It was in the 1940s that ultrasound was first mooted as a diagnostic tool, and by 1958, researchers in Lund, Sweden, were investigating its use for monitoring early-stage pregnancy. It got an early green light for safety when researchers tested it on pregnant rats, who survived the experience unscathed.
Similar work was being carried out in Soviet Russia, and by the mid-1960s, there was a sudden explosion of ultrasound clinics being set up across the US, Europe and Japan. New scanners were developed to meet the demand, using the basic A-mode technology and the B-mode, which produces a clearer and brighter image.
In 1982, around the time when ultrasound was being adopted in pediatric clinics, the World Health Organization sounded a warning. Ultrasound, it said, can "create powerful shockwaves far above the speed of sound."
Diagnostic ultrasound produces sound wave pressure that is thousands of times that of the hearing pain threshold, and it's a technology employed not just for fetal screening but in industry.
Apples are supposed to keep the doctor away—but oranges have their part to play, too. Eating an orange a day will help ward off macular disease, one of the most common eye problems that can lead to blindness as we get older.
Regular orange eaters are 60 per cent less likely to have developed the disease 15 years later, a new research study has discovered.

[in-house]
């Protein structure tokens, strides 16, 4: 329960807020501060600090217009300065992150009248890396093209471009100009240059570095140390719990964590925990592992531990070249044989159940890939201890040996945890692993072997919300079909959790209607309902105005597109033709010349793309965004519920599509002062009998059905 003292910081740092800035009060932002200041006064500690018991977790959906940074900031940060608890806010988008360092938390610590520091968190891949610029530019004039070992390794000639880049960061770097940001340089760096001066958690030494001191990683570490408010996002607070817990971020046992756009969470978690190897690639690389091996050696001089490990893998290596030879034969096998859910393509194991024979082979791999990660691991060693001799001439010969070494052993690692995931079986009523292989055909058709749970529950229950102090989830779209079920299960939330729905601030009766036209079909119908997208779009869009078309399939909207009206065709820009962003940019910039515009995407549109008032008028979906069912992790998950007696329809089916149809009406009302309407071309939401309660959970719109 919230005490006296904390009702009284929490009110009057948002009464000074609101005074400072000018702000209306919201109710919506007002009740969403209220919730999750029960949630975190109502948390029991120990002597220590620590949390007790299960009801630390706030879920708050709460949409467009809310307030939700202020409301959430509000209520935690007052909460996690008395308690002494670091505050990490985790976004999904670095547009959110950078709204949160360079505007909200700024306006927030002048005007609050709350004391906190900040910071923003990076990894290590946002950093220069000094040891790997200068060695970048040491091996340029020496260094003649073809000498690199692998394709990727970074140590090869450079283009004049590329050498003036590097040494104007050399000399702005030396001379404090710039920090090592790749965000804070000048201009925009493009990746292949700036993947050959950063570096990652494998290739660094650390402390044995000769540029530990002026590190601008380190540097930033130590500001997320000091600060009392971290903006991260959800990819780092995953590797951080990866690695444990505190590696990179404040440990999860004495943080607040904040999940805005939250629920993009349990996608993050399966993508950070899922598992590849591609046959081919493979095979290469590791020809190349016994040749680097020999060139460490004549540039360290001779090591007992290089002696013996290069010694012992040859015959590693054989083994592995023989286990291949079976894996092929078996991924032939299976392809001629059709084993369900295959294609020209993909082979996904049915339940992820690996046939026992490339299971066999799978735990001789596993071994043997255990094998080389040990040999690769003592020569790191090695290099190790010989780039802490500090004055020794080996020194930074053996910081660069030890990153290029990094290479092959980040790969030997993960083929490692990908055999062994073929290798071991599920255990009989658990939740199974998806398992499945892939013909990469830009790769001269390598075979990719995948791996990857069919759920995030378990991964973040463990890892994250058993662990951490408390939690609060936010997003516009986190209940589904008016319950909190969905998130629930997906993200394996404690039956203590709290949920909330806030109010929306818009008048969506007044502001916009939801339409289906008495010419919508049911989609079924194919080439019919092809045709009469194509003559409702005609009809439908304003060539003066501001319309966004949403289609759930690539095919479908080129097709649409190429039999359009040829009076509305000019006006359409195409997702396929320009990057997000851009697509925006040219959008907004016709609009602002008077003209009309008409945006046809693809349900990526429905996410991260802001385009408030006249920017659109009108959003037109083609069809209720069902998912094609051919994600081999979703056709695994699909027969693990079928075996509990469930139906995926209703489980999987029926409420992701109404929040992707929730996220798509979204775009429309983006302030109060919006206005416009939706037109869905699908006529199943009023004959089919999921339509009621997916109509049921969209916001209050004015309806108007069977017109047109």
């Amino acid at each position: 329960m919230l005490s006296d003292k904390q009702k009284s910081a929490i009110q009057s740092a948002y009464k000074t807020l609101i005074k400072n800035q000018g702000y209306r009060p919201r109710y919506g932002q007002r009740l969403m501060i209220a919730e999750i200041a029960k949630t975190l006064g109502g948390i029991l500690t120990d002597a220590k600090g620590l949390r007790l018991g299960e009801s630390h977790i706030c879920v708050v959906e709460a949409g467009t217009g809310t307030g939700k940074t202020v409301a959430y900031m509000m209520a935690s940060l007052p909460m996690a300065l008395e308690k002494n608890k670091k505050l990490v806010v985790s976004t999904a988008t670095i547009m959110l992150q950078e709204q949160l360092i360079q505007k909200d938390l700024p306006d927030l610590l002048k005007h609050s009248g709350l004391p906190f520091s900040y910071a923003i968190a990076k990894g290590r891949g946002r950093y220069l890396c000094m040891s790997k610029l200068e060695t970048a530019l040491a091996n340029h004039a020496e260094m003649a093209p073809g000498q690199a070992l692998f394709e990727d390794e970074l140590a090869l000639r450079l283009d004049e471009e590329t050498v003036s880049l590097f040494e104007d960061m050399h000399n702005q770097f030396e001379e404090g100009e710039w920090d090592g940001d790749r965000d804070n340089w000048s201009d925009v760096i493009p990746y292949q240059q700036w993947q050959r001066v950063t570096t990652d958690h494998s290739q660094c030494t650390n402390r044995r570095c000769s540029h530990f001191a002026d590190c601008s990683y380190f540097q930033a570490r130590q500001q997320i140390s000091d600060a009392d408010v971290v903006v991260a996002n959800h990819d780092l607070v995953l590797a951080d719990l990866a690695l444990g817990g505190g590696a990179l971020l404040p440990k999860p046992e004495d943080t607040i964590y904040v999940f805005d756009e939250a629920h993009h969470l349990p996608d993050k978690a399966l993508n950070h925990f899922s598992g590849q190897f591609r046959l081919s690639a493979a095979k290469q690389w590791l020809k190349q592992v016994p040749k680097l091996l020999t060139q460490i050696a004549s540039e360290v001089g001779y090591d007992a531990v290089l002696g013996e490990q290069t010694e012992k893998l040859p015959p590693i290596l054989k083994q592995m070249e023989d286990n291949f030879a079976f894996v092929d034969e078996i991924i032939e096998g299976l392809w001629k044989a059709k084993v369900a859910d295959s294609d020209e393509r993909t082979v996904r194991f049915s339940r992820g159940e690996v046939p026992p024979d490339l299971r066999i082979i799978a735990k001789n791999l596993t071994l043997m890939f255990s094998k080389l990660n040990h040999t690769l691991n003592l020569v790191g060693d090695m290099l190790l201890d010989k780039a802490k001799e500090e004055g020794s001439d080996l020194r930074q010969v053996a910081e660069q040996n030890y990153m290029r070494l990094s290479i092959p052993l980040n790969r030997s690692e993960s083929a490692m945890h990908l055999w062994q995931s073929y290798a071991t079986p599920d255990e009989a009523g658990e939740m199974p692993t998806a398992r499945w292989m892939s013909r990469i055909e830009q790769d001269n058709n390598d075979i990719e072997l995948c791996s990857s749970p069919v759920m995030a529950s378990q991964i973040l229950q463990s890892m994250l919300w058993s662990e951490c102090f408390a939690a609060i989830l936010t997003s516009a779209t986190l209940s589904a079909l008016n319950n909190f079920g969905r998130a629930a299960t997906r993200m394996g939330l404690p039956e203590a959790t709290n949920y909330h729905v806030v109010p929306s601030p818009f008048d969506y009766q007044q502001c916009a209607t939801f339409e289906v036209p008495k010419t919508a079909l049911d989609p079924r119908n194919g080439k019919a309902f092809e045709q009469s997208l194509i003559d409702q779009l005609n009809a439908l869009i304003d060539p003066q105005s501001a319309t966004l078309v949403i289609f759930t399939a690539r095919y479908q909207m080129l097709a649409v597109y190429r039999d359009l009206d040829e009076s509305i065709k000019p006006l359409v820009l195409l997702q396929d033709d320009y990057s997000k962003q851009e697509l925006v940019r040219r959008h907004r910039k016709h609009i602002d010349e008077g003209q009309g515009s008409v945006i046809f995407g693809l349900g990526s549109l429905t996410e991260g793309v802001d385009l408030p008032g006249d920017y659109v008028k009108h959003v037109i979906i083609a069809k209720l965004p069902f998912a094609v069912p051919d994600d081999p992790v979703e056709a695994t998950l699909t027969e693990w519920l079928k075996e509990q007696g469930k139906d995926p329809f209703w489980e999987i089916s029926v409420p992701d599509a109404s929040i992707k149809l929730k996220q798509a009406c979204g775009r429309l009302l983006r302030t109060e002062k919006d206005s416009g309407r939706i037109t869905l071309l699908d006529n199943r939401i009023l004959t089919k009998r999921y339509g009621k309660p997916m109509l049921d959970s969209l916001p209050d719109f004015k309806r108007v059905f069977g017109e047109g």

People who eat an orange a day are the least likely to suffer from macular degeneration when they're elderly, but even eating an orange once in a while also has some protective effect.
Although vitamins C, E and A are supposed to keep our eyes healthy, it was the flavonoids specifically found in oranges that seemed to have the greatest benefit, say researchers from the University of Sydney.
They tracked the eating habits of more than 2,000 people aged 50 and over for 15 years. The participants were eating other healthy foods and drinks, and especially those that contain anti-inflammatory flavonoids, such as tea, apples and red wine, but it was only those who regularly ate oranges that reduced their chances of macular degeneration and especially compared to those who never ate oranges.